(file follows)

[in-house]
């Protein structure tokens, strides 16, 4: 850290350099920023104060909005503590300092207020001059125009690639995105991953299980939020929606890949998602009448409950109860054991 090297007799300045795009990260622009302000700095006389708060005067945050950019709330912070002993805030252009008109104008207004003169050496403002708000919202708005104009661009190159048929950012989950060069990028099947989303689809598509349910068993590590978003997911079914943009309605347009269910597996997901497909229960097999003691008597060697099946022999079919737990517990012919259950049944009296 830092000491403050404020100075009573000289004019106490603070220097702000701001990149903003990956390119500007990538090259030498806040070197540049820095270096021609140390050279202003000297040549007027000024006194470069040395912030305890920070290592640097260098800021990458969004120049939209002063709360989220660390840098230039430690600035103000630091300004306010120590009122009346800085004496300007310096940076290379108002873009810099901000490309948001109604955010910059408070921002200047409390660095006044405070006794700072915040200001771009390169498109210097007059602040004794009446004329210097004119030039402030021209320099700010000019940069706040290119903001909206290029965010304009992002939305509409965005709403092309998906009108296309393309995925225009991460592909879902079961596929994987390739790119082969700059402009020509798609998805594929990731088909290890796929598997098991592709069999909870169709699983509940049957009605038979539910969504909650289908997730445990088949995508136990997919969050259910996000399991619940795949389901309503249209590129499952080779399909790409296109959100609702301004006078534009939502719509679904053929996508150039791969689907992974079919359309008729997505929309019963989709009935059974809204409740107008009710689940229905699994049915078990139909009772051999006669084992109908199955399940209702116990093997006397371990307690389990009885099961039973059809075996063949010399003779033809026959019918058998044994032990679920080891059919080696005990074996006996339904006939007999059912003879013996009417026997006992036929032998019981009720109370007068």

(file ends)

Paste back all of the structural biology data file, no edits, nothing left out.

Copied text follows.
[in-house]
């Protein structure tokens, strides 16, 4: 850290350099920023104060909005503590300092207020001059125009690639995105991953299980939020929606890949998602009448409950109860054991 090297007799300045795009990260622009302000700095006389708060005067945050950019709330912070002993805030252009008109104008207004003169050496403002708000919202708005104009661009190159048929950012989950060069990028099947989303689809598509349910068993590590978003997911079914943009309605347009269910597996997901497909229960097999003691008597060697099946022999079919737990517990012919259950049944009296 830092000491403050404020100075009573000289004019106490603070220097702000701001990149903003990956390119500007990538090259030498806040070197540049820095270096021609140390050279202003000297040549007027000024006194470069040395912030305890920070290592640097260098800021990458969004120049939209002063709360989220660390840098230039430690600035103000630091300004306010120590009122009346800085004496300007310096940076290379108002873009810099901000490309948001109604955010910059408070921002200047409390660095006044405070006794700072915040200001771009390169498109210097007059602040004794009446004329210097004119030039402030021209320099700010000019940069706040290119903001909206290029965010304009992002939305509409965005709403092309998906009108296309393309995925225009991460592909879902079961596929994987390739790119082969700059402009020509798609998805594929990731088909290890796929598997098991592709069999909870169709699983509940049957009605038979539910969504909650289908997730445990088949995508136990997919969050259910996000399991619940795949389901309503249209590129499952080779399909790409296109959100609702301004006078534009939502719509679904053929996508150039791969689907992974079919359309008729997505929309019963989709009935059974809204409740107008009710689940229905699994049915078990139909009772051999006669084992109908199955399940209702116990093997006397371990307690389990009885099961039973059809075996063949010399003779033809026959019918058998044994032990679920080891059919080696005990074996006996339904006939007999059912003879013996009417026997006992036929032998019981009720109370007068």